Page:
The GSEs Are Dead. Long Live the GSEs!
Fannie and Freddie cost us $150 billion plus, but next time the government will get it right . . .


Stephen Spruiell

‘I feel like Marc Antony presiding over Caesar’s funeral,” said Lewis Ranieri. The financier, a legend on Wall Street for practically inventing mortgage securitization, was made even more famous in Michael Lewis’s Liar’s Poker. Now he was addressing a room full of housing-industry officials at the Treasury Department. The subject of the conference? The future of housing finance, broadly speaking, in a post€’Fannie Mae and Freddie Mac world.

Antony came to bury Caesar, not to praise him, but the GSEs (government-sponsored enterprises), as Fannie and Freddie are known, aren’t dead yet. They are on taxpayer-financed life support, with an unlimited line of credit at the Treasury. The conference had the feel of “an elegant funeral for Fannie and Freddie,” a phrase that Rep. Barney Frank (D., Mass.) originated and Treasury Secretary Timothy Geithner employed (so are they all honorable men). What is important, Geithner said, is that reform be about more than just designing a funeral: “It requires a broader reassessment of how much support the government should provide for housing finance.”

The consensus at the conference? The government should provide quite a lot of support for housing finance. The panels were stacked with people who shared a broad conception of the government’s role in the housing market, from industry players who enjoy making profits backed by government guarantees to “affordable housing” advocates who fear that government subsidies for high-risk lending might disappear in the wake of the crisis.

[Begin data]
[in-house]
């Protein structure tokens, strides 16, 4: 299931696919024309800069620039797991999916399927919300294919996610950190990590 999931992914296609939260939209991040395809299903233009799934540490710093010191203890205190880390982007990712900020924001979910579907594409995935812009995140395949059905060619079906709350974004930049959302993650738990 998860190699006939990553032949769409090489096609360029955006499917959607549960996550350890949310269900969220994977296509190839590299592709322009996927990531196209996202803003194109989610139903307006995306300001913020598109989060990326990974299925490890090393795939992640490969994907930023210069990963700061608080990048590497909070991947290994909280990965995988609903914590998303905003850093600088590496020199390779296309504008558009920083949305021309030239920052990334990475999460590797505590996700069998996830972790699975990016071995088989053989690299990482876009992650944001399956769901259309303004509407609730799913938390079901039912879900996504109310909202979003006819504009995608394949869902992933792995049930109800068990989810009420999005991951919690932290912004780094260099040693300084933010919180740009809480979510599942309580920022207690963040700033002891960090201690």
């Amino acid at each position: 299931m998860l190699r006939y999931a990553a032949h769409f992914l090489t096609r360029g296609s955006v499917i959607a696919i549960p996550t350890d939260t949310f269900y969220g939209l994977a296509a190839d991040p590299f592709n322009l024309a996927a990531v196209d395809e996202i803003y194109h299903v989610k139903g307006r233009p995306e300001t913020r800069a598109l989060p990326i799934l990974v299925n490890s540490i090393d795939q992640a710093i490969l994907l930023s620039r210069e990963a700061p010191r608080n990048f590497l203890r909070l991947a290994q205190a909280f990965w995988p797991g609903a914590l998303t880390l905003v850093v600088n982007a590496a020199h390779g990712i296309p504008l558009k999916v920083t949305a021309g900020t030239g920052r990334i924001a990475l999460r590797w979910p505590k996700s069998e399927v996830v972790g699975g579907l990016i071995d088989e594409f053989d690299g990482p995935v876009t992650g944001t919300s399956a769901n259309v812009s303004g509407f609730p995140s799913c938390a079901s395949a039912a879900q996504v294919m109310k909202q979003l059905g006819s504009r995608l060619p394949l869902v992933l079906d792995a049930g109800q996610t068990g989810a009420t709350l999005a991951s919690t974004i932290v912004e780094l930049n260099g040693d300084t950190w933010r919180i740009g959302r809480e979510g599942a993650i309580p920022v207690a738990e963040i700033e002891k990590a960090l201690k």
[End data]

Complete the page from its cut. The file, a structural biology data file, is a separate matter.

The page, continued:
At the same time, all the panelists were mindful not to sound too supportive of the GSEs, which have cost taxpayers $150 billion and counting. Even Ranieri — who analogized himself to the man who stealthily turned the crowd against the fallen tyrant’s assassins — made sure to stress that Fannie and Freddie “permitted what they were meant to prevent.”

Geithner took an even tougher-sounding line: “We will not support returning Fannie and Freddie to the role they played before conservatorship, where they fought to take market share from private competitors while enjoying the privilege of government support.” And yet: “I believe there is a strong case to be made for a carefully designed guarantee in a reformed system, with the objective of providing stability in access to mortgages, even in future downturns.”

This phrase “carefully designed” popped up again and again throughout the conference, as one speaker after another denounced Fannie and Freddie in the strongest terms, only to follow this condemnation with a solemn warning that the government must not let the GSEs’ irresponsible behavior give a bad name to the service they were designed to provide, namely, a subsidy for moderate-to-low-income homebuyers made possible by the implicit government backing the GSEs enjoyed. Speaker after speaker stressed that some more “carefully designed” government program must take the place of the GSEs in providing this subsidy — as if the government planners behind Fannie and Freddie had set out to create a sloppily designed mortgage subsidy.